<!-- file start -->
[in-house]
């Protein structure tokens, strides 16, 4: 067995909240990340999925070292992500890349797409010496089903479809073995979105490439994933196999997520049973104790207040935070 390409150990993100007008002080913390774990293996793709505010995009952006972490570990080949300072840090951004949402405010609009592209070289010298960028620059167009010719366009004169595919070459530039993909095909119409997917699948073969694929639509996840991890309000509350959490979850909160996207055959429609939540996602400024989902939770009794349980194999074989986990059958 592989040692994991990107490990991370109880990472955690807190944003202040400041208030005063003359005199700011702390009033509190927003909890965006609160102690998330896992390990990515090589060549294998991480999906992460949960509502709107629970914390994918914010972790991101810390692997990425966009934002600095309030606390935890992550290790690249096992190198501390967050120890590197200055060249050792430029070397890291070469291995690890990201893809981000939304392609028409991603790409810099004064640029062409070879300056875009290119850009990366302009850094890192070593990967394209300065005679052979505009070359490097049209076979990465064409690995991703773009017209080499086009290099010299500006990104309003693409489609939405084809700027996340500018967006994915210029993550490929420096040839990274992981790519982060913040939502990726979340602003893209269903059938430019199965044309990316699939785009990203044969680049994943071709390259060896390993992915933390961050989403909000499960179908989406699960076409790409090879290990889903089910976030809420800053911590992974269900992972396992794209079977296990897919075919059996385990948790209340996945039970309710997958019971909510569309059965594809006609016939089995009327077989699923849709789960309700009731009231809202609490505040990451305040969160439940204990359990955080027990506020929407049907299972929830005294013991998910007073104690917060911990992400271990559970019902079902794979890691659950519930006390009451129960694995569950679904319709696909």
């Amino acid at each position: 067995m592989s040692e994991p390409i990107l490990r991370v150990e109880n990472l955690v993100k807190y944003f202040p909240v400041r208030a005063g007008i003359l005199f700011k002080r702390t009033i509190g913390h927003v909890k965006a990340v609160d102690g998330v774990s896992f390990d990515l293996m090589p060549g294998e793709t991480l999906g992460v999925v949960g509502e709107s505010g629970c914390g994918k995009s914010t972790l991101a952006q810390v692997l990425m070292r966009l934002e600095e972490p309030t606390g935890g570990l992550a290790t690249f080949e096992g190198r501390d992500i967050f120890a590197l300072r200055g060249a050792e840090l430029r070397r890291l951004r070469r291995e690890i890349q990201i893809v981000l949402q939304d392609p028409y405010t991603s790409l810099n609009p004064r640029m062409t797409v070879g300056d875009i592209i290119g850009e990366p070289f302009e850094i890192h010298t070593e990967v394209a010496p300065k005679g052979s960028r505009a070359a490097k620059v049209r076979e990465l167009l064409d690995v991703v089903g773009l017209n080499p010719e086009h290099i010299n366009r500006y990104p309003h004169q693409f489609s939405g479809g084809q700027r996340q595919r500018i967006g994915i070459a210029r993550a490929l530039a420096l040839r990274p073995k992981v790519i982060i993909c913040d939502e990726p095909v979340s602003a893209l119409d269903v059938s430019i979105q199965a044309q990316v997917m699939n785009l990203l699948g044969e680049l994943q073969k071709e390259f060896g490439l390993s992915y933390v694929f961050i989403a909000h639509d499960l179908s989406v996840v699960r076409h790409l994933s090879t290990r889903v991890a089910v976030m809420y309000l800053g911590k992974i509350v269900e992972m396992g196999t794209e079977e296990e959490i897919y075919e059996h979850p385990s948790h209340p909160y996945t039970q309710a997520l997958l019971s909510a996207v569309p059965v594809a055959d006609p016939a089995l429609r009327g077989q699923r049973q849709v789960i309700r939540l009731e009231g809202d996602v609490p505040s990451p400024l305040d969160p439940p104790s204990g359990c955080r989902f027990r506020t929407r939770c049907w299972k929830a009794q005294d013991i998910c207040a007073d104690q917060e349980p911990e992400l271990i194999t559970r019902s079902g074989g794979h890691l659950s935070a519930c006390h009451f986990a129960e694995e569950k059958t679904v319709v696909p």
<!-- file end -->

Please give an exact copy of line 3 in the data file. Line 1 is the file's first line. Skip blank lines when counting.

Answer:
């Amino acid at each position: 067995m592989s040692e994991p390409i990107l490990r991370v150990e109880n990472l955690v993100k807190y944003f202040p909240v400041r208030a005063g007008i003359l005199f700011k002080r702390t009033i509190g913390h927003v909890k965006a990340v609160d102690g998330v774990s896992f390990d990515l293996m090589p060549g294998e793709t991480l999906g992460v999925v949960g509502e709107s505010g629970c914390g994918k995009s914010t972790l991101a952006q810390v692997l990425m070292r966009l934002e600095e972490p309030t606390g935890g570990l992550a290790t690249f080949e096992g190198r501390d992500i967050f120890a590197l300072r200055g060249a050792e840090l430029r070397r890291l951004r070469r291995e690890i890349q990201i893809v981000l949402q939304d392609p028409y405010t991603s790409l810099n609009p004064r640029m062409t797409v070879g300056d875009i592209i290119g850009e990366p070289f302009e850094i890192h010298t070593e990967v394209a010496p300065k005679g052979s960028r505009a070359a490097k620059v049209r076979e990465l167009l064409d690995v991703v089903g773009l017209n080499p010719e086009h290099i010299n366009r500006y990104p309003h004169q693409f489609s939405g479809g084809q700027r996340q595919r500018i967006g994915i070459a210029r993550a490929l530039a420096l040839r990274p073995k992981v790519i982060i993909c913040d939502e990726p095909v979340s602003a893209l119409d269903v059938s430019i979105q199965a044309q990316v997917m699939n785009l990203l699948g044969e680049l994943q073969k071709e390259f060896g490439l390993s992915y933390v694929f961050i989403a909000h639509d499960l179908s989406v996840v699960r076409h790409l994933s090879t290990r889903v991890a089910v976030m809420y309000l800053g911590k992974i509350v269900e992972m396992g196999t794209e079977e296990e959490i897919y075919e059996h979850p385990s948790h209340p909160y996945t039970q309710a997520l997958l019971s909510a996207v569309p059965v594809a055959d006609p016939a089995l429609r009327g077989q699923r049973q849709v789960i309700r939540l009731e009231g809202d996602v609490p505040s990451p400024l305040d969160p439940p104790s204990g359990c955080r989902f027990r506020t929407r939770c049907w299972k929830a009794q005294d013991i998910c207040a007073d104690q917060e349980p911990e992400l271990i194999t559970r019902s079902g074989g794979h890691l659950s935070a519930c006390h009451f986990a129960e694995e569950k059958t679904v319709v696909p």